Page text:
Energy Utility Franchise Agreements
The City of Minneapolis has utility franchise agreements with Xcel Energy for electricity and CenterPoint Energy for natural gas. These agreements were signed in the early 1990s, and both expire at the end of 2014. The City is currently in negotiations with these companies on new franchise agreements. The City is using the negotiations to explore options to achieve its goals for sustainable energy, improved air quality, equity and green jobs.
What are franchise agreements?
The right of way along city streets and alleys is public property. To connect homes and properties to gas, electric, telephone and other services, companies must run distribution lines on the public right of way. Communities negotiate franchise agreements with utility companies to identify the conditions under which those companies are allowed to use public property to provide service to local residents and businesses. Utility companies pay a fee to the cities — negotiated through a franchise agreement — in exchange for use of the public right of way.
Energy Pathways Study
The Energy Pathways Study received by the City Council HECE Committee on Feb. 28, 2014 explores the various paths the City could take to achieve its goals for an affordable, clean, reliable and local energy system. The study includes an examination of multiple pathways to this future, including potential city-utility partnerships, changes to state law or rules, changes to how the City uses energy utility franchise fees, and the potential for municipalization of one or both energy utilities.
Additional resources and information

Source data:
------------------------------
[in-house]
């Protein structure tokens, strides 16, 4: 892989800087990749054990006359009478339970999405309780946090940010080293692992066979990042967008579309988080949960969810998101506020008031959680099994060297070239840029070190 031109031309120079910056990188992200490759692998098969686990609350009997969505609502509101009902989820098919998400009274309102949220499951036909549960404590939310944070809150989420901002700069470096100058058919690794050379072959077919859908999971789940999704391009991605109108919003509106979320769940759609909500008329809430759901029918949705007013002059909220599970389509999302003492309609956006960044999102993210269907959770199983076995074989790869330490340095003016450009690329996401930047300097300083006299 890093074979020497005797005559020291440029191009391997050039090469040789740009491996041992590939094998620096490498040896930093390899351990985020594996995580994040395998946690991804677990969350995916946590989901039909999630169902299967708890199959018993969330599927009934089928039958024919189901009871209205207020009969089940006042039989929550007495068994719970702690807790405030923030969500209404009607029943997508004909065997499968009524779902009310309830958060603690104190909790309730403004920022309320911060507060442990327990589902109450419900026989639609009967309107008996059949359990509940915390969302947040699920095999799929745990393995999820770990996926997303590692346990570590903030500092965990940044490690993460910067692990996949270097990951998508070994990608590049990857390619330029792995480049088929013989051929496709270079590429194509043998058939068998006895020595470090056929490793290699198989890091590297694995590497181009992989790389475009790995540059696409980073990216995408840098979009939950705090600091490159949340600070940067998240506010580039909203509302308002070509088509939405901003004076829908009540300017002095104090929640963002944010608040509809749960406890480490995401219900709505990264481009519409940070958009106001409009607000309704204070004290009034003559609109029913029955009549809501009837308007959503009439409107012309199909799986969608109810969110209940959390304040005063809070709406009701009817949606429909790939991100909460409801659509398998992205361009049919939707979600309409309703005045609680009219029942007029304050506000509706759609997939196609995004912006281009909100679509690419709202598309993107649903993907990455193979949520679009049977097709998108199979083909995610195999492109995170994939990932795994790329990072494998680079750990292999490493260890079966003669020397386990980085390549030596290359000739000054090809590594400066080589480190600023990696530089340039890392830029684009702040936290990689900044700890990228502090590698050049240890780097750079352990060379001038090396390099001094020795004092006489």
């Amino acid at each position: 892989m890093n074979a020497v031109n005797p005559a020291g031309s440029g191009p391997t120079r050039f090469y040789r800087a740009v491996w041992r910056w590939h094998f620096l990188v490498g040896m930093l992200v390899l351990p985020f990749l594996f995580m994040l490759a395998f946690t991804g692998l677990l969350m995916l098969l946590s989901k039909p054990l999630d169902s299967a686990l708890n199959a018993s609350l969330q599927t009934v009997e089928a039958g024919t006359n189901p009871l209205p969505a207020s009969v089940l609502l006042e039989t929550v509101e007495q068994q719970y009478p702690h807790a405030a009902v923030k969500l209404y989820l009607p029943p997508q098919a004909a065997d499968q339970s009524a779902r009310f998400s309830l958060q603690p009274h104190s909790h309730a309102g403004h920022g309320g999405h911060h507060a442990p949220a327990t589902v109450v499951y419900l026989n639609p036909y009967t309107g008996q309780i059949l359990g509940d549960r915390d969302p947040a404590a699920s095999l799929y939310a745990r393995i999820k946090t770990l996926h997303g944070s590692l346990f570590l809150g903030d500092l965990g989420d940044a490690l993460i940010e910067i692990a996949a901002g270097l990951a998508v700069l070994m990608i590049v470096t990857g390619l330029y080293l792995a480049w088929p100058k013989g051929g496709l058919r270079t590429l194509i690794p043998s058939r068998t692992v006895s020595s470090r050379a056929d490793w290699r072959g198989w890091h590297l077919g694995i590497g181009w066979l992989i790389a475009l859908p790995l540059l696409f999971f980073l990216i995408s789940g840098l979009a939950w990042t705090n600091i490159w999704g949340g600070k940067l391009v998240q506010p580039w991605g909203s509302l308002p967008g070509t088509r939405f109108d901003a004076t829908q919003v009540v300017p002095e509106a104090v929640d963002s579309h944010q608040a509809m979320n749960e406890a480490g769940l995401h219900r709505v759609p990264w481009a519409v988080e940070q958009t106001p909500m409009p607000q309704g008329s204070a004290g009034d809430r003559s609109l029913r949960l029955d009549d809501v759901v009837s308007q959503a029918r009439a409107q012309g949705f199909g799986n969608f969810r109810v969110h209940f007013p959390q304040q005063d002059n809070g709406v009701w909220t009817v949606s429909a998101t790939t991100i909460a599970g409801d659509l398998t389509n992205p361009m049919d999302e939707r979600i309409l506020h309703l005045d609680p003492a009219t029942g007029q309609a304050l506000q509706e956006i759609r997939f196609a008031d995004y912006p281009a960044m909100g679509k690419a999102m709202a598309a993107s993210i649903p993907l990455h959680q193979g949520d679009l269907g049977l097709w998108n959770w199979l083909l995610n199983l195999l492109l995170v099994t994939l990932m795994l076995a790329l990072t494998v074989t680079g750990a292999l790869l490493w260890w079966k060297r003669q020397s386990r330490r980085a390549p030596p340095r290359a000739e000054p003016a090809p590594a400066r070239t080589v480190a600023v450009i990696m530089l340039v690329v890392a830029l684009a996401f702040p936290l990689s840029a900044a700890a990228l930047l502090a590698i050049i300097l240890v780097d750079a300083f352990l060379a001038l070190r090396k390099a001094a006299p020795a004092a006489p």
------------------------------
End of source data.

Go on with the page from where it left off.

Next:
- Minneapolis' Energy Franchise Agreements FAQ (PDF)
- State legislative changes (PDF) the City of Minneapolis is seeking related to utility franchise agreements.
- A memorandum from the City Attorney’s office (PDF) with additional detail about the franchise agreements and potential next steps.
- The existing Xcel Energy and CenterPoint Energy franchise agreements.
- The state Public Utilities Commission, which regulates utilities in Minnesota.
- City of Minneapolis targets for reducing community wide greenhouse gas emissions. The electricity and natural gas we use in our homes and businesses are the largest source of greenhouse gas emissions in Minneapolis.
- A report outlining the formation of a utility franchise work group (PDF) comprised of City officials and staff.
- Possible outcomes for the new electric utility franchise agreement (PDF), as adopted by the City's Community Environmental Advisory Commission.
- City adopts framework for energy goals
- A new energy vision details what the City of Minneapolis wants from a sustainable, 21st century energy system.
Photo: Maury Landsman.
Published Aug 16, 2013